When it comes to treating the pain and inflammation caused by arthritis, a whole-body approach is the best plan of attack. Taking drugs to help minimise the discomfort of symptoms is sometimes necessary, but with a multi-faceted holistic approach that takes into consideration diet, lifestyle and supplements, many people find great relief. Below are some ways in which you may be able to fight joint inflammation and ease the debilitating ache.
Chondroitin sulfate – Nutritional support for strengthening joints, ligaments and tendons. Chondroitin is a natural substance found in the body and chondroitin supplements are usually made of animal cartilage. Chondroitin is believed to help draw water and nutrients into the cartilage, keeping it healthy and sponge-like. Scientific studies have suggested that glucosamine and chondroitin taken in conjunction with each other are helpful in the treatment and management of some joint conditions.
Essential fatty acids – Essential fatty acids help to increase the production and activity of anti-inflammatory prostaglandins that help to control arthritis pain and inflammation. Fish oils are an excellent source of omega-3 fatty acids. There are two types of omega-3 fatty acids found in fish oil; DHA (docosahexaenoic acid) and EPA (eicosapentaenoic acid). EPA and DHA can both reduce inflammation, which causes swelling and pain.
Glucosamine sulfate – Glucosamine sulfate is very important for the formation of bones, tendons, ligaments, cartilage, and synovial (joint) fluid. Supplementation of glucosamine sulfate can also be helpful to keep joints lubricated with beneficial fats.
Vitamin E – A powerful antioxidant that protects the joints from damage by free radicals and can help to increase joint mobility.
Herbs – Alfalfa contains all the minerals essential for bone formation, and may be helpful for arthritis. Boswellia, an Ayurvedic herb, is important for reducing inflammation. It also helps restore blood vessels around inflamed tissue. Devil’s Claw is another herb that research suggests may be able to help reduce pain and inflammation associated with arthritis.
Turmeric – Turmeric contains the active component curcumin, which has anti-inflammatory and pain-relieving properties. It is good for inflammatory conditions such as arthritis. Turmeric can be included in the diet, but to ensure the therapeutic dosage is achieved to help with the symptoms of arthritis, some people may like to consider supplementation.
Maintain a healthy weight – Carrying extra kilos places extra stress on joints and ligaments. So, if you are overweight, you may like to consider losing some weight to help ease the pressure on your joints and consequently reduce the pain caused.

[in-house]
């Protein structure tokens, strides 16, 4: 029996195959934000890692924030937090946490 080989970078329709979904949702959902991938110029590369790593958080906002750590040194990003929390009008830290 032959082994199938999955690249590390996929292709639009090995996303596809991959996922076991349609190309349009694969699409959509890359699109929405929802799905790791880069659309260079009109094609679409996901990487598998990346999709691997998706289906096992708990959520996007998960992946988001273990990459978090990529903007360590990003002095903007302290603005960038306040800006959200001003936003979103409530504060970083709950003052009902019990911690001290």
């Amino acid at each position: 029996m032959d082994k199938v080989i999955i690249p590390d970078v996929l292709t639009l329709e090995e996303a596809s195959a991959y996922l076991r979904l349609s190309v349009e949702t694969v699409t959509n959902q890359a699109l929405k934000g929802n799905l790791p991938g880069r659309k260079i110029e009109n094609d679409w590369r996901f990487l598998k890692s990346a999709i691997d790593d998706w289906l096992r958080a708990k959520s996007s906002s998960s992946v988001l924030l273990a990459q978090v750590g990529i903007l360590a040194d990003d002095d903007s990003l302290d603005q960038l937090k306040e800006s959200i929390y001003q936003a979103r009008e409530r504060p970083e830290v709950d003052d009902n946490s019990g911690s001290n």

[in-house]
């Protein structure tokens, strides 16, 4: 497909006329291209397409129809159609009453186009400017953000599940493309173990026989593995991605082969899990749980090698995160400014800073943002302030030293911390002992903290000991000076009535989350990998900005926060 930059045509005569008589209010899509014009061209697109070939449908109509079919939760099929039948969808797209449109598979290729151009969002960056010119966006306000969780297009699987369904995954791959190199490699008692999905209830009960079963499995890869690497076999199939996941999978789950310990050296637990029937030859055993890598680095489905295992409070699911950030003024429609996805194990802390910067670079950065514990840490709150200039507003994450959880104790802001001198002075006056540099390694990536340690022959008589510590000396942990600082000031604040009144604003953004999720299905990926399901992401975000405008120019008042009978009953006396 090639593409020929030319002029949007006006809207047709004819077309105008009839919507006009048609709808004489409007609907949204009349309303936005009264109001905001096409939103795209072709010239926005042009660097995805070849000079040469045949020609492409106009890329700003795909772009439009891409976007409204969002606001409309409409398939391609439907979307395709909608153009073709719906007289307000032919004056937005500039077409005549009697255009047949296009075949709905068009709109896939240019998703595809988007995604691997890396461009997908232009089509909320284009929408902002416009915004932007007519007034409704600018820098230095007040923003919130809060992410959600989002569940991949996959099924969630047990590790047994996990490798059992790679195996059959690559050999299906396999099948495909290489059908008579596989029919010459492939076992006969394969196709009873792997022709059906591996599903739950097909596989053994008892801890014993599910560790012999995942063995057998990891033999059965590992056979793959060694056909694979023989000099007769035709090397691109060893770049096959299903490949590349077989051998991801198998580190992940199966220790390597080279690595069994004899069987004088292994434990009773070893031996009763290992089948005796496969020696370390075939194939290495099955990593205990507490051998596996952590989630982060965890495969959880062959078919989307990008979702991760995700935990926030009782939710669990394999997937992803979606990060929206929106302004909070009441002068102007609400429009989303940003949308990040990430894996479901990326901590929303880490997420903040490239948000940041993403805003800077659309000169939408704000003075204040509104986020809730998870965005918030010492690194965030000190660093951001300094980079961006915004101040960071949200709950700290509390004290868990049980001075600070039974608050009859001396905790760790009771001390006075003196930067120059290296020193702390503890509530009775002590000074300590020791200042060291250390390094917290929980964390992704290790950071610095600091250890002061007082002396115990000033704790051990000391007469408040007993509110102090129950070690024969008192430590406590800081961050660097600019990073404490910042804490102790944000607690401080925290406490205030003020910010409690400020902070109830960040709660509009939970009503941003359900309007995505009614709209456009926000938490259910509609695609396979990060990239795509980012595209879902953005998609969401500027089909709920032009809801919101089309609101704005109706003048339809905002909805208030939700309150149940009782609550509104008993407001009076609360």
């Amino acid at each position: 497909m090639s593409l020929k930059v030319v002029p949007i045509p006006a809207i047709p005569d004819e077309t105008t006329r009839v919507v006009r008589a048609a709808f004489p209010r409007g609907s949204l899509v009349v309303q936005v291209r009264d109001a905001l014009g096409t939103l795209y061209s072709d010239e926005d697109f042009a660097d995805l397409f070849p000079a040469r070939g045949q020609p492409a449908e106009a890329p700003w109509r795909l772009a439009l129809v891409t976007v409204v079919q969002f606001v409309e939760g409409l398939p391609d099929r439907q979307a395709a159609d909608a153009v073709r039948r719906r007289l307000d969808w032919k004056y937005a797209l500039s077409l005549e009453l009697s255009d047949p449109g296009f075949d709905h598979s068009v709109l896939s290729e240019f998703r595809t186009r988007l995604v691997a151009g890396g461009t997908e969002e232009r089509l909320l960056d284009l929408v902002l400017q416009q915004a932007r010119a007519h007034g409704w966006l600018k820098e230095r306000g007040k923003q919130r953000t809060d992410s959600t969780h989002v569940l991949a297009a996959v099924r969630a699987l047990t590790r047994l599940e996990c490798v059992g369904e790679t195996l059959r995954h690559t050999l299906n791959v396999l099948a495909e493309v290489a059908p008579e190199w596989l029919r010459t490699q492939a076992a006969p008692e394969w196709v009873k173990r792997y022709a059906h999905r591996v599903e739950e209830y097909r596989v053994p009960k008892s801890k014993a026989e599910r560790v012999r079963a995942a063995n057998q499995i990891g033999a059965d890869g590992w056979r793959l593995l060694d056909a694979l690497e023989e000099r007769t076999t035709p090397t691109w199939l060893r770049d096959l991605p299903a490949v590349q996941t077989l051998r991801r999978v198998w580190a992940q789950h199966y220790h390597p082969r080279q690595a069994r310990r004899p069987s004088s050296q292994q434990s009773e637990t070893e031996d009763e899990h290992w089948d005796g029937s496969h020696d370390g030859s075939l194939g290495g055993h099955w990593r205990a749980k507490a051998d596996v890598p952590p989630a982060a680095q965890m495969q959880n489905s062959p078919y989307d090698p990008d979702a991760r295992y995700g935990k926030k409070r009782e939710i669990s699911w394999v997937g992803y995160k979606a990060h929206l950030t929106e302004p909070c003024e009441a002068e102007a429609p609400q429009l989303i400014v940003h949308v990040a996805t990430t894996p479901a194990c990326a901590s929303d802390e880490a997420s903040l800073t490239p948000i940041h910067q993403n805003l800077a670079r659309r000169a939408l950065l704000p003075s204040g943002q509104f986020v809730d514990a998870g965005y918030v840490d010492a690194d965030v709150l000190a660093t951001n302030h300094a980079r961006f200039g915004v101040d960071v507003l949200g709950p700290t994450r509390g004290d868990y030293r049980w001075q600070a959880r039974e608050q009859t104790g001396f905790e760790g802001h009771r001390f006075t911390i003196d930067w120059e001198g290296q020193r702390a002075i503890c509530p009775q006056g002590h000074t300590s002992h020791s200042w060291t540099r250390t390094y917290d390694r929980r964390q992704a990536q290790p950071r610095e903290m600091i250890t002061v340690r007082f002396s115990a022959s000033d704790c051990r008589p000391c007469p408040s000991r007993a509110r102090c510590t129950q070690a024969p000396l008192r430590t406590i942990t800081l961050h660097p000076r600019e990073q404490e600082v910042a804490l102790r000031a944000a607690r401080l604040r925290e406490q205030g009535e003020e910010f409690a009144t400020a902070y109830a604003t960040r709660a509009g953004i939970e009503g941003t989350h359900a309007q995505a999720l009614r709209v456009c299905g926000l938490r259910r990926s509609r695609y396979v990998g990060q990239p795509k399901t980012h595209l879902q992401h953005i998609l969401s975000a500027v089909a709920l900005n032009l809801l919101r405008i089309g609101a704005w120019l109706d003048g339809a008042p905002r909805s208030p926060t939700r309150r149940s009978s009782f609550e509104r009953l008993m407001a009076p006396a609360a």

Regular exercise – Regular exercise helps to strengthen muscles that support joints and keep joints flexible. Aim for at least 30 minutes of gentle exercise most days. You may like to consider trying joint-supportive activities such as swimming or tai chi.
Head outdoors – The action of sunlight on your skin promotes the production of vitamin D. Low levels of the ‘sunshine’ vitamin are associated with osteoarthritis. Try and head outside without sunscreen in the morning or late afternoon (when the sun is less intense) for 15 minutes. Don’t forget to eat vitamin D-rich foods such as; oily fish, eggs and beef liver.
Rest when necessary – Listen to your body and learn to know the signs and symptoms that signal you need to take time out to rest your joints (pain, redness, stiffness, swelling, fatigue).
Healthy Fats – It is essential that our bodies are nourished daily with healthy fats, including those from oily fish, avocados, nuts and seeds, coconut and pasture-fed animals. Omega 3 fatty acids are particularly effective at fighting inflammation in the body.
Pineapple – Consider eating fresh pineapple frequently. Bromelain, an enzyme found in pineapple, is excellent for reducing inflammation. To be effective, pineapple must be fresh as canning and freezing can destroy enzymes. Approximately 1 cup of fresh pineapple per day is ideal.
Sulfur – Consider eating more sulfur-containing foods such as; asparagus, eggs, onions, garlic. Sulfur is needed for the repair and rebuilding of bone, cartilage, and connective tissue, and it also aids in the absorption of calcium (an important mineral for bone and joint health).
Eat the Rainbow – Eating a variety of fresh fruit and veggies will mean your diet is full of potent antioxidant vitamins, which fight free radicals and reduce the damage caused by inflammation. Stars of the show include kale and broccoli, which contain a compound called sulforaphane that research has shown may protect joints from damage.
Ginger and turmeric – Both of these warming spices contain potent anti-inflammatory compounds and can be consumed daily to enhance joint health.
Elimination – Elimination of potentially allergenic foods (or even just foods that you may be intolerant to) has been shown to offer significant benefit to some individuals with rheumatoid arthritis. If you feel that certain foods may be aggravating your condition, consider talking to a qualified Nutritionist or Dietician to be guided on the best way to reduce or eliminate certain food groups from your diet.
Natural anti-inflammatories, potent antioxidants, a healthy lifestyle and inflammation-fighting foods are key ingredients when it comes to the ultimate recipe for joint health.
Please consult a health professional before taking any new herbs or supplements.
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